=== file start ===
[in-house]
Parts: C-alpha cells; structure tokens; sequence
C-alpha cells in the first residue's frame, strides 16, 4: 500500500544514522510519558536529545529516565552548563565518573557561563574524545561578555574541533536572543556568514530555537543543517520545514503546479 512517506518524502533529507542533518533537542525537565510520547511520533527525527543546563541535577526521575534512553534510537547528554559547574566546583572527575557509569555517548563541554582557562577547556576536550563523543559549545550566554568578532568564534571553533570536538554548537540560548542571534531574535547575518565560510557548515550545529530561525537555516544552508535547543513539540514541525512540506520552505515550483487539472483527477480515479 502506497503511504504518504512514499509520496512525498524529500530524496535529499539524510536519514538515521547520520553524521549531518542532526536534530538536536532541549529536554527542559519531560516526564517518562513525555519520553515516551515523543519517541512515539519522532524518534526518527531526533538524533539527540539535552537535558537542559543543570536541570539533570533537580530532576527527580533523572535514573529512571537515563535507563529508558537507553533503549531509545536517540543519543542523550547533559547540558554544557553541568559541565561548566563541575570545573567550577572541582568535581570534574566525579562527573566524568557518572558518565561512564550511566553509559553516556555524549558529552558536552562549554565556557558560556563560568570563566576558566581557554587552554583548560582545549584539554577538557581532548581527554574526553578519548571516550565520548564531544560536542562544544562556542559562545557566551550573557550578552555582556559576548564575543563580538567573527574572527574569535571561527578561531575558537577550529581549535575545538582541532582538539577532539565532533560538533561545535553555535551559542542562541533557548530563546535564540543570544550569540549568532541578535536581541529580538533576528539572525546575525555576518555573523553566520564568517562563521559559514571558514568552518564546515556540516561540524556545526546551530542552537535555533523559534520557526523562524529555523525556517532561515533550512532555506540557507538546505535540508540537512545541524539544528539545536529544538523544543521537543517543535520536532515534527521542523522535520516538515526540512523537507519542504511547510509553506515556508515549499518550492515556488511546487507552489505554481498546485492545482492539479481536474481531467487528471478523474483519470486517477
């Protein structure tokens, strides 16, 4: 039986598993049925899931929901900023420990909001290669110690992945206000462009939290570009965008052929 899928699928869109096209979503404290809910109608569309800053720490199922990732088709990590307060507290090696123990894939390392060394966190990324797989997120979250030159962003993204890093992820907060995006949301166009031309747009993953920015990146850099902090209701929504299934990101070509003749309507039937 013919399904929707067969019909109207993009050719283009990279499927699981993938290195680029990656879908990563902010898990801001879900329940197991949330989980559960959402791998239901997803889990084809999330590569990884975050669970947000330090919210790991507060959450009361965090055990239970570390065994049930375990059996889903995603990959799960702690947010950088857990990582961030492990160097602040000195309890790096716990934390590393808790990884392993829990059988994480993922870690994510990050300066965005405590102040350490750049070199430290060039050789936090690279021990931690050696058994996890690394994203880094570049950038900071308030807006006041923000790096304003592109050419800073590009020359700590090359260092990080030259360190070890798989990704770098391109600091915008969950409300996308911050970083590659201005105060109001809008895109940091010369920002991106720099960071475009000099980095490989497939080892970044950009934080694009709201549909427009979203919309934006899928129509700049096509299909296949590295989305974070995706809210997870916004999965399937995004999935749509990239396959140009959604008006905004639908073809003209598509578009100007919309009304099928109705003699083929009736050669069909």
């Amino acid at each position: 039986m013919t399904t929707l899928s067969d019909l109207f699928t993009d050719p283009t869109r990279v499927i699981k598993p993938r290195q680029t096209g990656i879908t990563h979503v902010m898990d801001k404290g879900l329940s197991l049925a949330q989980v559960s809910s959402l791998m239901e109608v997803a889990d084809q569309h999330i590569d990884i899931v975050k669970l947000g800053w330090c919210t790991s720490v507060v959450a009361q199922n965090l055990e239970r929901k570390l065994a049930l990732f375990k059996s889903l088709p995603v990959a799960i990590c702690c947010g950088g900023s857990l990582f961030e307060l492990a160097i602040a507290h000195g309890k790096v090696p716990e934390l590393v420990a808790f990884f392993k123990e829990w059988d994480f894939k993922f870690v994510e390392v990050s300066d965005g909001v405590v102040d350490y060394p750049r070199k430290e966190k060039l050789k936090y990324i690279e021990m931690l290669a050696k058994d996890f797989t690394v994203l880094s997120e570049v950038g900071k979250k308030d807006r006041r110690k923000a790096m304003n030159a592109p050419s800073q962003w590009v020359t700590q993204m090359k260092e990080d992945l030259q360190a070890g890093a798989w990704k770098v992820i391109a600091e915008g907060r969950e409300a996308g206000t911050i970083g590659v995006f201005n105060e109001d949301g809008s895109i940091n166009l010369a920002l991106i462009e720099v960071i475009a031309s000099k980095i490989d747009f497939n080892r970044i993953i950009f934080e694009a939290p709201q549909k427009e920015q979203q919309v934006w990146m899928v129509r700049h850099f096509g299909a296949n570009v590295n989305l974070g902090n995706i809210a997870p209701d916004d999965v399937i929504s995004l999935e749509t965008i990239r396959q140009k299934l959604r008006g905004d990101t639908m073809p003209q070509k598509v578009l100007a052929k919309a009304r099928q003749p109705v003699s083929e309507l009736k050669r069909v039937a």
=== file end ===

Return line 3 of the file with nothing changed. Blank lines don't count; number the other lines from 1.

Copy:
C-alpha cells in the first residue's frame, strides 16, 4: 500500500544514522510519558536529545529516565552548563565518573557561563574524545561578555574541533536572543556568514530555537543543517520545514503546479 512517506518524502533529507542533518533537542525537565510520547511520533527525527543546563541535577526521575534512553534510537547528554559547574566546583572527575557509569555517548563541554582557562577547556576536550563523543559549545550566554568578532568564534571553533570536538554548537540560548542571534531574535547575518565560510557548515550545529530561525537555516544552508535547543513539540514541525512540506520552505515550483487539472483527477480515479 502506497503511504504518504512514499509520496512525498524529500530524496535529499539524510536519514538515521547520520553524521549531518542532526536534530538536536532541549529536554527542559519531560516526564517518562513525555519520553515516551515523543519517541512515539519522532524518534526518527531526533538524533539527540539535552537535558537542559543543570536541570539533570533537580530532576527527580533523572535514573529512571537515563535507563529508558537507553533503549531509545536517540543519543542523550547533559547540558554544557553541568559541565561548566563541575570545573567550577572541582568535581570534574566525579562527573566524568557518572558518565561512564550511566553509559553516556555524549558529552558536552562549554565556557558560556563560568570563566576558566581557554587552554583548560582545549584539554577538557581532548581527554574526553578519548571516550565520548564531544560536542562544544562556542559562545557566551550573557550578552555582556559576548564575543563580538567573527574572527574569535571561527578561531575558537577550529581549535575545538582541532582538539577532539565532533560538533561545535553555535551559542542562541533557548530563546535564540543570544550569540549568532541578535536581541529580538533576528539572525546575525555576518555573523553566520564568517562563521559559514571558514568552518564546515556540516561540524556545526546551530542552537535555533523559534520557526523562524529555523525556517532561515533550512532555506540557507538546505535540508540537512545541524539544528539545536529544538523544543521537543517543535520536532515534527521542523522535520516538515526540512523537507519542504511547510509553506515556508515549499518550492515556488511546487507552489505554481498546485492545482492539479481536474481531467487528471478523474483519470486517477